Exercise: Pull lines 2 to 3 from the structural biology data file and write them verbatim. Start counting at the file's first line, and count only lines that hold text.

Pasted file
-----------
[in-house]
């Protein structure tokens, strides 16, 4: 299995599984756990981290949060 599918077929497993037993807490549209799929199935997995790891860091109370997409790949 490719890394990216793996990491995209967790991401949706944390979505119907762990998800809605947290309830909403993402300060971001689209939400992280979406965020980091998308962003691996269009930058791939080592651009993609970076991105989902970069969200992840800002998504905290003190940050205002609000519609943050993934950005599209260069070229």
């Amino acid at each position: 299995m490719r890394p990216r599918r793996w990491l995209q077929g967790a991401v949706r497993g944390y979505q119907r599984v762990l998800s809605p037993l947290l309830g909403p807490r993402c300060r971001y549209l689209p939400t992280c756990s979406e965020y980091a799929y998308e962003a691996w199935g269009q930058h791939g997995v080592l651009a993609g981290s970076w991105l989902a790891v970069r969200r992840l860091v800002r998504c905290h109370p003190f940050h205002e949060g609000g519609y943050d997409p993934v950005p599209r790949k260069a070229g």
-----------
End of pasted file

């Protein structure tokens, strides 16, 4: 299995599984756990981290949060 599918077929497993037993807490549209799929199935997995790891860091109370997409790949 490719890394990216793996990491995209967790991401949706944390979505119907762990998800809605947290309830909403993402300060971001689209939400992280979406965020980091998308962003691996269009930058791939080592651009993609970076991105989902970069969200992840800002998504905290003190940050205002609000519609943050993934950005599209260069070229």
């Amino acid at each position: 299995m490719r890394p990216r599918r793996w990491l995209q077929g967790a991401v949706r497993g944390y979505q119907r599984v762990l998800s809605p037993l947290l309830g909403p807490r993402c300060r971001y549209l689209p939400t992280c756990s979406e965020y980091a799929y998308e962003a691996w199935g269009q930058h791939g997995v080592l651009a993609g981290s970076w991105l989902a790891v970069r969200r992840l860091v800002r998504c905290h109370p003190f940050h205002e949060g609000g519609y943050d997409p993934v950005p599209r790949k260069a070229g």